|Normal Open Sutures in Infant Skull (Pink)|
|Copyright © Nucleus Medical Media, Inc.|
- Parents with the disorder
- Parents who do not have the disorder, but who carry the gene that causes the disorder.
- Fathers at an older age at the time of conception
- Flattened top and back of head
- Flattened forehead and temples
- Mid-face that is small and located further back in the face than normal
- Beaked-like nose
- Compression of nasal passages, often causing reduced airflow through the nose
- Large, protruding lower jaw
- Misalignment of teeth
- High-arched, narrow palate, or cleft palate
- Problems with development of inner ear and hearing loss
- Meniere’s disease (dizziness, vertigo, or ringing in the ears)
- Problems with the eyes including vision problems, crossed eyes or involuntary eye movement
- Curvature of the spine
- Acanthosis nigricans (small, dark, velvety patches of skin)
- Hydrocephalus—build up of fluid in the skull
- Craniectomy—removal and replacement of portions of the skull. Done as early as possible after birth to prevent damage to the brain. It will also help to maintain a skull shape that is as normal as possible.
- Surgery to treat protrusion of one or both eyeballs—adjustments are made to the bones surrounding the eye sockets.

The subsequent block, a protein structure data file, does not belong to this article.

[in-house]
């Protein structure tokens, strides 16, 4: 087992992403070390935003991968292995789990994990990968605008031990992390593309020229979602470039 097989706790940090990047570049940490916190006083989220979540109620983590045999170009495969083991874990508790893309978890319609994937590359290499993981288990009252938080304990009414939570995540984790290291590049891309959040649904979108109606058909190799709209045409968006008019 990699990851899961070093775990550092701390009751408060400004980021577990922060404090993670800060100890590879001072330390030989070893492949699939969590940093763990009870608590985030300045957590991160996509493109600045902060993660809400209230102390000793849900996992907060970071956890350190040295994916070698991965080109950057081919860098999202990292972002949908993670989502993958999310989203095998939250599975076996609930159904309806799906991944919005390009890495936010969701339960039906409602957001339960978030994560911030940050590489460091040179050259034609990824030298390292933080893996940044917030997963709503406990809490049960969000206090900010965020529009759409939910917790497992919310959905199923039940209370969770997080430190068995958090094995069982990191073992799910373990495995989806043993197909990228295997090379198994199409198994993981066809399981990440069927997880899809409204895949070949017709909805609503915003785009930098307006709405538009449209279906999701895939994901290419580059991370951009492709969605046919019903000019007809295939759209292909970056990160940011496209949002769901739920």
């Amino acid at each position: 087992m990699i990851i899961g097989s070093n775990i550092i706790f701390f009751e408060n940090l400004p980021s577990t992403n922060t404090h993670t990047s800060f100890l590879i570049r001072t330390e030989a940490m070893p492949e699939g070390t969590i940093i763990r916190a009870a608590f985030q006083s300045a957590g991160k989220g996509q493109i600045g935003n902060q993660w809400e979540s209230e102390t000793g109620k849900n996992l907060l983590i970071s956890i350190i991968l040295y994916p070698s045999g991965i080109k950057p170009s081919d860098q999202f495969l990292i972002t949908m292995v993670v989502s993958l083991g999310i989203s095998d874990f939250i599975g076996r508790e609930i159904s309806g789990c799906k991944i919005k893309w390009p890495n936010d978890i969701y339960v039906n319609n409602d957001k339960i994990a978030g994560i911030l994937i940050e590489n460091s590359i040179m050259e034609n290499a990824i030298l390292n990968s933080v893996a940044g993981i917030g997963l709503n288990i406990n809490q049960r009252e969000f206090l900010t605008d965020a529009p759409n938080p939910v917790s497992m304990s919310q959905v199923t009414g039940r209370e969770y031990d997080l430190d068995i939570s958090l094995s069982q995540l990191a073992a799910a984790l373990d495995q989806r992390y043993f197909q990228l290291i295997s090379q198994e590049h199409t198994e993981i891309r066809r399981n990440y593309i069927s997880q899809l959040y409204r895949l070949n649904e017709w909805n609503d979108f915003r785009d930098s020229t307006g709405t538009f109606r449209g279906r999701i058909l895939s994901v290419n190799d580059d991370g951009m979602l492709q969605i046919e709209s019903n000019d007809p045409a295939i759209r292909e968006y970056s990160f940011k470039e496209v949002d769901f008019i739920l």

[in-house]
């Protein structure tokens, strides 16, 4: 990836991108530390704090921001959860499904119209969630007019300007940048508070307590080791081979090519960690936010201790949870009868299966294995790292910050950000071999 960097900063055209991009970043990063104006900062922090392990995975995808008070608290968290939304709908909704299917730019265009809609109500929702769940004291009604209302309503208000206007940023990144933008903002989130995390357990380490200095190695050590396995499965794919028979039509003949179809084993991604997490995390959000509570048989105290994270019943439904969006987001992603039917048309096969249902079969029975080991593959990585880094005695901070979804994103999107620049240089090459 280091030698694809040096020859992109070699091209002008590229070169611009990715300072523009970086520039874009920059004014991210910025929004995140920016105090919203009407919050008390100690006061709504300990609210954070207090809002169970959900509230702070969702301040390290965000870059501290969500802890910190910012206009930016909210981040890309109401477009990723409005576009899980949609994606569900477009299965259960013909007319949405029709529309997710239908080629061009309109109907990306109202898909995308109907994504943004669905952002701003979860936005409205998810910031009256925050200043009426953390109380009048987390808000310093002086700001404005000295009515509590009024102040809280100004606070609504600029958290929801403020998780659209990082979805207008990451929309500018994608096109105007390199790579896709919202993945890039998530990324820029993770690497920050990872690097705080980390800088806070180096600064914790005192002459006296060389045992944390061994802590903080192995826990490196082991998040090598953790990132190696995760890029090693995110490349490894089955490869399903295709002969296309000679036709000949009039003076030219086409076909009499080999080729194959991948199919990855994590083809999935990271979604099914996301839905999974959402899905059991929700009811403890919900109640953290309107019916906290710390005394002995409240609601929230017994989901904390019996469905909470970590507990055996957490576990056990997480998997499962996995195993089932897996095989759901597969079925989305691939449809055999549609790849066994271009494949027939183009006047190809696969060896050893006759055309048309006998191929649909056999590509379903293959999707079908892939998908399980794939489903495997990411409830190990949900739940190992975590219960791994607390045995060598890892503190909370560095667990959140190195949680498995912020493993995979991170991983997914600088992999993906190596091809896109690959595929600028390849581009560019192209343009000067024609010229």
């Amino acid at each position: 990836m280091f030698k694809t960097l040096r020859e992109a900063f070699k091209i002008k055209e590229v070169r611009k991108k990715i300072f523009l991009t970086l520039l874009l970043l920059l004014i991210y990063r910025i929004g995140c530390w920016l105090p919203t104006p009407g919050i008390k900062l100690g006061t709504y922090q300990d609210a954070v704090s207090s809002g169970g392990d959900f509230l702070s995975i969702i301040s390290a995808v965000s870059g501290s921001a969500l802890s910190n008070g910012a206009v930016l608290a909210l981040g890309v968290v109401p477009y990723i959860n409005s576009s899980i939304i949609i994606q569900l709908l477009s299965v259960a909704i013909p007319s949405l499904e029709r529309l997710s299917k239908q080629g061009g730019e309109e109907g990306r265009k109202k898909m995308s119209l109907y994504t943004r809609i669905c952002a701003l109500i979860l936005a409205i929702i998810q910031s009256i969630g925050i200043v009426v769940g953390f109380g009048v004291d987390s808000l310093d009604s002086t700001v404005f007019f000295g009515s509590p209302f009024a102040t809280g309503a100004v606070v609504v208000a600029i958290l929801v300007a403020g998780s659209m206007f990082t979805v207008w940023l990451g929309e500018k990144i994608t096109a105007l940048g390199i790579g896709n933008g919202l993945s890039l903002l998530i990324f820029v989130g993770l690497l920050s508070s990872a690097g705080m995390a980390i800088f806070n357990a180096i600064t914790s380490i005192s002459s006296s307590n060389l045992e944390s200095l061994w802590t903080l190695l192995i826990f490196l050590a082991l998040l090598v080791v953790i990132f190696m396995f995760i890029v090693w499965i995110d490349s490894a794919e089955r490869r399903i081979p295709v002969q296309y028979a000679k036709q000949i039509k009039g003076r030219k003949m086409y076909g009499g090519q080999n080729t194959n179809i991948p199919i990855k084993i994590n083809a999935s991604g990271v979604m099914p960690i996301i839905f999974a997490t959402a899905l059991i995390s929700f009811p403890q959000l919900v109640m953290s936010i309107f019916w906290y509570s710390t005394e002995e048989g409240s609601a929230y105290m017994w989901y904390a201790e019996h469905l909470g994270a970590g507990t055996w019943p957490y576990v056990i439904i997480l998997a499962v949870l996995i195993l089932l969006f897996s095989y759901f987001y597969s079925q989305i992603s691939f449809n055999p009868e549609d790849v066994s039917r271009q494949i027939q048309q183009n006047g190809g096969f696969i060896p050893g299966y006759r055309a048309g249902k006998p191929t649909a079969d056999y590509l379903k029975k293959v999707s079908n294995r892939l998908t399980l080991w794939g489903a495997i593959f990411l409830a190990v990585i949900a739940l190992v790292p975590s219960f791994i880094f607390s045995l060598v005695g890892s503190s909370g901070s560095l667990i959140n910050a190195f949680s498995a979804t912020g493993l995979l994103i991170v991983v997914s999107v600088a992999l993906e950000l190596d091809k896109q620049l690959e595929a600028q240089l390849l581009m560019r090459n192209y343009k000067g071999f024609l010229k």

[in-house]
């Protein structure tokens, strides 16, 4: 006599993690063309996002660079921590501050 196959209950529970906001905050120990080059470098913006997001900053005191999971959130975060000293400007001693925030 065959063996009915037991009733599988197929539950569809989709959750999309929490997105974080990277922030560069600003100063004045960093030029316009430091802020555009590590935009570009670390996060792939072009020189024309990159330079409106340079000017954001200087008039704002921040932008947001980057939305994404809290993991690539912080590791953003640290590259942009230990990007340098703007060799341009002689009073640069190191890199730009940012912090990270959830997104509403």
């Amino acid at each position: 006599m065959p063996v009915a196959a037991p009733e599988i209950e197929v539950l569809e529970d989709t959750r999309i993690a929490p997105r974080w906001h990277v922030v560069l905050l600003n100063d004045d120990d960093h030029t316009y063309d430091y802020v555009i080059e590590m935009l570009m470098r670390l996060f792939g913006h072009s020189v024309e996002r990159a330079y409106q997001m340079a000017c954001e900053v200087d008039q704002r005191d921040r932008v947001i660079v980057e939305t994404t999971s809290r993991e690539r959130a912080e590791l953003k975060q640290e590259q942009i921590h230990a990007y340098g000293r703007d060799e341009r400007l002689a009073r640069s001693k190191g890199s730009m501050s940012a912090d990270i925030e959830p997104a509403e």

- Surgery to treat protruding lower jaw—to normalize the appearance of the jaw.
- Surgery to repair a cleft palate.
Eye and Ear Treatment
Cleft Palate Foundation http://www.cleftline.org/
National Institute of Health Office of Rare Diseases http://rarediseases.info.nih.gov/
The Centre for Craniofacial Care and Research at SickKids http://www.sickkids.ca/craniofacial/
Abnormal timing in the prenatal ossification of vertebral column and hand in Crouzon syndrome. Am J Med Genet . 2000 Feb 28.
Craniosynostosis. EBSCO DynaMed website. Available at: https://dynamed.ebscohost.com/about/about-us . Updated November 28, 2011. Accessed December 27, 2012.
Dalben Gda S, Costa B, Gomide MR. Oral health status of children with syndromic craniosynostosis. Oral Health Prev Dent . 2006;4(3):173-9.
Perlyn CA, Morriss-Kay G, Darvann T, Tenenbaum M, Ornitz DM. A model for the pharmacological treatment of crouzon syndrome. Neurosurgery . 2006 Jul;59(1):210-5.
Crouzon Syndrome. NIH Office of Rare Disease website. Available at: http://rarediseases.info.nih.gov/GARD/QnASelected.aspx?diseaseID=6206 . Accessed December 27, 2012.
- Reviewer: Michael Woods, MD
- Review Date: 11/2012 -
- Update Date: 11/26/2012 -